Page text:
Glimmers of Hope for Worcester
Look, Worcester's season has been a bit of a car crash from start to finish, with the odd strong performance against Exeter and Wasps thrown in for good measure, but I do think there is a lot to be hopeful for in that side. Ted Hill continues to be one of the most overlooked, outstanding blindsides in the league, Searle is, at the very least, mid/top six quality, Shillcock is one of the most consistent full backs in England and Venter causes real problems for any opposition who aren't willing to front up. Sprinkle in the likes of Jack Owlett and Chudley next season, then they'll start to bolster all of the right areas; unfortunately Ashton has turned out to be a dud and this side does need some cutting edge outside of Lawrence. Tactically, Worcester are nearly there, they have some big hoofs, they have strong ball carriers and some excellent breakdown disruptors; a bit of star quality needed perhaps?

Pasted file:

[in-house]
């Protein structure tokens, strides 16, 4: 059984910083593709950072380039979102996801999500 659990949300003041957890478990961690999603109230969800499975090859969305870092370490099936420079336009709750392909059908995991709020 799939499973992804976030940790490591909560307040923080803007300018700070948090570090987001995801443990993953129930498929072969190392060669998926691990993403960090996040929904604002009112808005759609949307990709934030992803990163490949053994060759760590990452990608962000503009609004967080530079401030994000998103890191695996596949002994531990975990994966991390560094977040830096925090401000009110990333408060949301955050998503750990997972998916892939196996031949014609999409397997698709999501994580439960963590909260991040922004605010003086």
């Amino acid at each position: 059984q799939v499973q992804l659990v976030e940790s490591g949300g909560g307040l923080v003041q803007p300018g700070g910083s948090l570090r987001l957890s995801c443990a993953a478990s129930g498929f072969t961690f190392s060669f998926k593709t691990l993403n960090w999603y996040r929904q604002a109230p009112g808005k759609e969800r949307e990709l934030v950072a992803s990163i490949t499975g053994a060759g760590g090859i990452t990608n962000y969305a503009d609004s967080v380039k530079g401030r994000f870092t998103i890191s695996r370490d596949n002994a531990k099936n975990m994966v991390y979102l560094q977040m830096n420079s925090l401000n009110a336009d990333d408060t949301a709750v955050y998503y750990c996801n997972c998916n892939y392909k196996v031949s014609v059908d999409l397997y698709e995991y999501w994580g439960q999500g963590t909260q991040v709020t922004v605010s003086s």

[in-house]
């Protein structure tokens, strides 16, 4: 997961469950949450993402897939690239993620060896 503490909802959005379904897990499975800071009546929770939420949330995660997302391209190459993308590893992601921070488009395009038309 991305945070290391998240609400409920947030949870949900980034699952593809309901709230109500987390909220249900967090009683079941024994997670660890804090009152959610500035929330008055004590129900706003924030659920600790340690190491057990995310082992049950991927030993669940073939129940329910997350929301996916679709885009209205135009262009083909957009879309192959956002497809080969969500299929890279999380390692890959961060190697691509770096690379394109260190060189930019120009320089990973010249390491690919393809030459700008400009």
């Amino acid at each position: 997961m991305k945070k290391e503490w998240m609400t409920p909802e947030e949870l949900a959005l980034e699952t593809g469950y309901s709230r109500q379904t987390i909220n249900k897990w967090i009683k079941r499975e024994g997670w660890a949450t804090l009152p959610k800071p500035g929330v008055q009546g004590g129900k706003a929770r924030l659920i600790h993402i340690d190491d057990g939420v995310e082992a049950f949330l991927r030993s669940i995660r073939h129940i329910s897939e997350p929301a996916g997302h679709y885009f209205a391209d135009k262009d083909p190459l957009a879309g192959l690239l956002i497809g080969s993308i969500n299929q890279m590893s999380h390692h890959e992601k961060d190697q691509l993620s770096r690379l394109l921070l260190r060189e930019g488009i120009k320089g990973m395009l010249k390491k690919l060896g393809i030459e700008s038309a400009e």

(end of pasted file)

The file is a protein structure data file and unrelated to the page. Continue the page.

Brad Shields - Another sterling performance from the de-bearded guru, very rare to see him have a quiet game, always leads from the front.
James Gaskell - Under the radar performance but tackled well, covered for a lot of Rowlands' mistakes and causes real pressure with his gangly charge-downs.
Charlie Atkinson - Despite a few dropped balls, Atkinson made a very dysfunctional, covering back three, look far more assured in defence than they deserved. A couple of great pegs too.
Dan Robson - It can be painful seeing players not keep up with Robson, but the guy is so electric that it's hard for us as viewers to keep up. Great kicks, excellent covering and cut through Worcester on a couple of occasions.
Richard Palframan - Absolutely eaten at Scrum time by a historically poor Wasps shove, didn't get any easier when Wasps started to use their bench too.
Ben Morris - Actually had a very good first half, but his red card did seem slightly reckless in retrospect, Wasps had to play the last quarter a man down with the swing of momentum stemming from Morris' mistake.